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Coastweek-- Some of the volunteers who turned up for the coastal clean-up exercise in Msambweni, South-Coast. Hundreds of volunteers in Kenya participate in the global exercise.
6000 Kg of Plastic Waste Collected In Shimoni,
Msambweni And Mkwiro In Global Clean-Up Exercise

Kwale — Over 6,000kg of plastic waste was collected on 16th September along the Kenyan coastal strip in an effort to reduce the amount of plastic waste dumped into the ocean.

The exercise was organized and carried out by various conservation partners including WWF Kenya, Base Titanium, Kwale County government and over 300 community volunteers.

The event is part of the global marine cleaning initiative dubbed “The International Coastal Clean- up” that takes place annually.

“The objective of this exercise is to create awareness about environmental pollution and its devastating effects to the way of living.

“Through Base Titanium’s various environmental programmes, we are able to mobilise local communities to be champions in protecting and conserving the environment” Mr. Colin Forbes who is the Environmental and Community Affairs Manager said during the clean-up exercise in Msambweni.

The initiative aims at creating awareness about marine conservation and to reduce marine pollution. Experts estimate that over 8 billion tons of plastic is dumped in the oceans every year.


  Coastweek-- Sarova Whitesands Beach Resort and Spa staff collects plastic trash on the beach during the Sub-International Coastal Cleanup 2017 exercise organized by the Kenya Conservation Aquatic Resources on Saturday 16th September. The clean up was held on selected beaches from Shimoni to Kiunga. The annual event aims at harnessing the power of people to fight ocean trash. According to Ocean Conservancy, plastic have been found in 62 per cent of all sea birds and in 100 per cent of sea turtles species.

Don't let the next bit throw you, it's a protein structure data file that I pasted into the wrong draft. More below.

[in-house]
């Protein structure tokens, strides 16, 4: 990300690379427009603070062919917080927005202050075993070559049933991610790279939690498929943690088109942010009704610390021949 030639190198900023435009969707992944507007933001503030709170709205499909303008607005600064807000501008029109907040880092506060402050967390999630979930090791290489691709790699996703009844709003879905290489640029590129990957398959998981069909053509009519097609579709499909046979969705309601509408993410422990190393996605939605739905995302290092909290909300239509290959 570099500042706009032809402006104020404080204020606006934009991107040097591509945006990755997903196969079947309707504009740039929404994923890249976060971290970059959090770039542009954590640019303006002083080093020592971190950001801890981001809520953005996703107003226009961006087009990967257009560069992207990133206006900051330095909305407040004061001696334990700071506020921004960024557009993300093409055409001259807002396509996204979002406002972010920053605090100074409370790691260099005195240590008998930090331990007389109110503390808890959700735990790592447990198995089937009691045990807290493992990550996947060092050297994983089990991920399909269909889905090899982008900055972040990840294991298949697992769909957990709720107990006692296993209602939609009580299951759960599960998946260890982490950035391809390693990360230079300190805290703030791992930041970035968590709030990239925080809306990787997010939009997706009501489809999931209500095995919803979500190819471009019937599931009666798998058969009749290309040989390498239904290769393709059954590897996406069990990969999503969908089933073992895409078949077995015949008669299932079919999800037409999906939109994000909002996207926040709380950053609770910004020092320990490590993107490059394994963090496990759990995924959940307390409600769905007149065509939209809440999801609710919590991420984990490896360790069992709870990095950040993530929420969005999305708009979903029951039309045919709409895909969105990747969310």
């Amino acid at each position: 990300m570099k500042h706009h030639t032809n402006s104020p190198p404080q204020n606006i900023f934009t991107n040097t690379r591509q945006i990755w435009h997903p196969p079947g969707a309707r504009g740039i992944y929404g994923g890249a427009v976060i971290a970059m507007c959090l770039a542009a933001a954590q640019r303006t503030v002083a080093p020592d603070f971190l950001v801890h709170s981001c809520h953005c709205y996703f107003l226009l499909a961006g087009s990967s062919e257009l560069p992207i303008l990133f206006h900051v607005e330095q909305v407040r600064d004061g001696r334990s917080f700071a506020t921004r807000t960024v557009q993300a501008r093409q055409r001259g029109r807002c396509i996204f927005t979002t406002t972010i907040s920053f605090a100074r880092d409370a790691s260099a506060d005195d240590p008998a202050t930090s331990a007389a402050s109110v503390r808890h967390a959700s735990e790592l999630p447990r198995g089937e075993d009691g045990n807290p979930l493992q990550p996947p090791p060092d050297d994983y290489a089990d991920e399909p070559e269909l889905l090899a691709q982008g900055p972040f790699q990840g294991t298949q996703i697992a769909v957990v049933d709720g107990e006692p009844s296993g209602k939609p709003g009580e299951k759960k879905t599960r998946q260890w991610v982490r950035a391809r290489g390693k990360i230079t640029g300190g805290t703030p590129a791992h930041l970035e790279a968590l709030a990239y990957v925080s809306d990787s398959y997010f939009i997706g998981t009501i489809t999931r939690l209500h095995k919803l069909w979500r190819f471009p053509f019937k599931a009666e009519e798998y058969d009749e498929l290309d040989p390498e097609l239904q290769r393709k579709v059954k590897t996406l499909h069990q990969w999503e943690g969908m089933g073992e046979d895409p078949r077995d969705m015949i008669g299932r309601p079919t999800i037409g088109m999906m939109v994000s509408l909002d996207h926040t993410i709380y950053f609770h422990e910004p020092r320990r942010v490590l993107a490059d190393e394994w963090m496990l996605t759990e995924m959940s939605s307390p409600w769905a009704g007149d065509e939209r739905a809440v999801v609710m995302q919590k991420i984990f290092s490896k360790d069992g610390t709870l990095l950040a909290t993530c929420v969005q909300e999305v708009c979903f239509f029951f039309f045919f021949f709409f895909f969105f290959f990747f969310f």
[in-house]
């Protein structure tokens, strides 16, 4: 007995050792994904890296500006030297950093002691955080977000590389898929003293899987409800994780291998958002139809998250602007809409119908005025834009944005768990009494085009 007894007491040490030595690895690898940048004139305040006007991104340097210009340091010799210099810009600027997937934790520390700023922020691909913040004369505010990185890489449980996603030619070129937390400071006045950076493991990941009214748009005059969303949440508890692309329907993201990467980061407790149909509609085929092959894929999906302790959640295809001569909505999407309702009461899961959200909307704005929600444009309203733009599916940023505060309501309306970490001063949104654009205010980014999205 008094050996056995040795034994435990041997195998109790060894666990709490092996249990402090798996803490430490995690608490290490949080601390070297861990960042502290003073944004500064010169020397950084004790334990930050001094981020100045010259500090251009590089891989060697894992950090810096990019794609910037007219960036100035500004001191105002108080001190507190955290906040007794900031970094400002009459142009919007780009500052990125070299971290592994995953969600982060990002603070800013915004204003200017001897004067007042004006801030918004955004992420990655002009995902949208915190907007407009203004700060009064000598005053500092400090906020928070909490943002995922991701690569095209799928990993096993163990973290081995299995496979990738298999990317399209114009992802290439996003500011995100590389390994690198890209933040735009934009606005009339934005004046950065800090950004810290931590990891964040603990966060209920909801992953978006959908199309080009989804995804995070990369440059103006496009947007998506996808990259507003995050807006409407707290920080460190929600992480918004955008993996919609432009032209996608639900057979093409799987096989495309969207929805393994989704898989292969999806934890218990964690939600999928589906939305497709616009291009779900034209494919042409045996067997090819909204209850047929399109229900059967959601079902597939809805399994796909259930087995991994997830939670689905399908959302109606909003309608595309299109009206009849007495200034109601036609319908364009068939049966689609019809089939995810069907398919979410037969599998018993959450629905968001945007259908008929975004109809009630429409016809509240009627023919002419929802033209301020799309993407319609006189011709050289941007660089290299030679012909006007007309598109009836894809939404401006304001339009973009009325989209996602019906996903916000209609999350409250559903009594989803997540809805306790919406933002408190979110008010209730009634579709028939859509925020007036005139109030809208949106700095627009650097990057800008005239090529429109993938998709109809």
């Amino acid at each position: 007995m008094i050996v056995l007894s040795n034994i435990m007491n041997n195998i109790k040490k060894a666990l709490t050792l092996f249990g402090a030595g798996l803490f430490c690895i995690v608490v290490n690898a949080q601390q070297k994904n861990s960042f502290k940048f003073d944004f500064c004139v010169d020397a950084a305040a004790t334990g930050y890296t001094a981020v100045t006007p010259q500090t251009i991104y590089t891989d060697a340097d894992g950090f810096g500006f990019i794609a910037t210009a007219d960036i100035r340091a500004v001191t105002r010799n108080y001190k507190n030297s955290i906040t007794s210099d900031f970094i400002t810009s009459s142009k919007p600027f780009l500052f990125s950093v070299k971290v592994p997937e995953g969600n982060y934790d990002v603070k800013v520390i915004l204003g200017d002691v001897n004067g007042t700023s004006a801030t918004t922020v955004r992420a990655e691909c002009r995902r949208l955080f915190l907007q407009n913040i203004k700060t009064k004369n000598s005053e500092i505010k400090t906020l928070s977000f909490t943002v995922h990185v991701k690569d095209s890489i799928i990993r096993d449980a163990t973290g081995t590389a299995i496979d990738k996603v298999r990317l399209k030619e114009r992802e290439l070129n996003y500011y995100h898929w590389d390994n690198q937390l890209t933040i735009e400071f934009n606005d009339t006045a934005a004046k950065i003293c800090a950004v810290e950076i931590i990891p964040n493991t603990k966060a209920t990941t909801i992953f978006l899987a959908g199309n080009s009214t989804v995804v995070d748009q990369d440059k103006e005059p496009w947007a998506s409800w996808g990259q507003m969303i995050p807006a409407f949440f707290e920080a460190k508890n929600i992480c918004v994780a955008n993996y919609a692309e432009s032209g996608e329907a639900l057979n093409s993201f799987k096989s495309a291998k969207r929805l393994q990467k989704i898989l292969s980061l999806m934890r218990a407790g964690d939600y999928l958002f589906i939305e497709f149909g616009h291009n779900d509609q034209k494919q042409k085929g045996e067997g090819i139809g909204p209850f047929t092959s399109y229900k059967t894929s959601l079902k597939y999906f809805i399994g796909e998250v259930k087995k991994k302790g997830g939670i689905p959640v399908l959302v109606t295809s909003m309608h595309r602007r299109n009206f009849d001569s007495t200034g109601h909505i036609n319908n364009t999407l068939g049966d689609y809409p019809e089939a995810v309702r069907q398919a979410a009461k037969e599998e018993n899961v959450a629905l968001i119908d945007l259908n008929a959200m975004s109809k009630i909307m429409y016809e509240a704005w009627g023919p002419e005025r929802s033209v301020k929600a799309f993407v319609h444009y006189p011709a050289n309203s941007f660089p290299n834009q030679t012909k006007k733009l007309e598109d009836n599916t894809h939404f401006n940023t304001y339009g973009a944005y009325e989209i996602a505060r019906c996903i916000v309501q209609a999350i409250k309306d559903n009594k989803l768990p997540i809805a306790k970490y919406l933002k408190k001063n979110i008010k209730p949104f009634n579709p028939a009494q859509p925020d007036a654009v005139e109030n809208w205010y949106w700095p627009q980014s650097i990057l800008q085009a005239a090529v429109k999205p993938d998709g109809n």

The waste is broken down into small pieces, and is mistaken for food by birds, fish, turtles and whales.

This then enters the human food chain through fish, soil and water.

Its chemicals are also leached out into the water and other environments.

Environmental scientists estimate that by 2050, there will be more waste in our oceans than fish globally.

The international coastal clean-up though small is a giant step in addressing the growing problem of plastic waste.

Last year, the South Coast clean-up saw about 200 volunteers in Kwale county come together to collect over 1,600kg of plastic waste in the beach clean-up exercise.

In 2015, over 8.5 tons of plastic waste was collected on the Kenyan coast by 2,500 volunteers in 2-3 hours covering about 35kms of beach.

Globally, about 800,000 volunteers collected more than 8 million Kilos of plastic waste during the 2015 International Coastal Clean Up.

Mr. Colin Forbes added that, “We are proud to be part of this global initiative and more specifically here in Kwale. We want to leave a more sustainable Kwale community for generations to come.

“We thank our partners and all the volunteers for their support and effort.”

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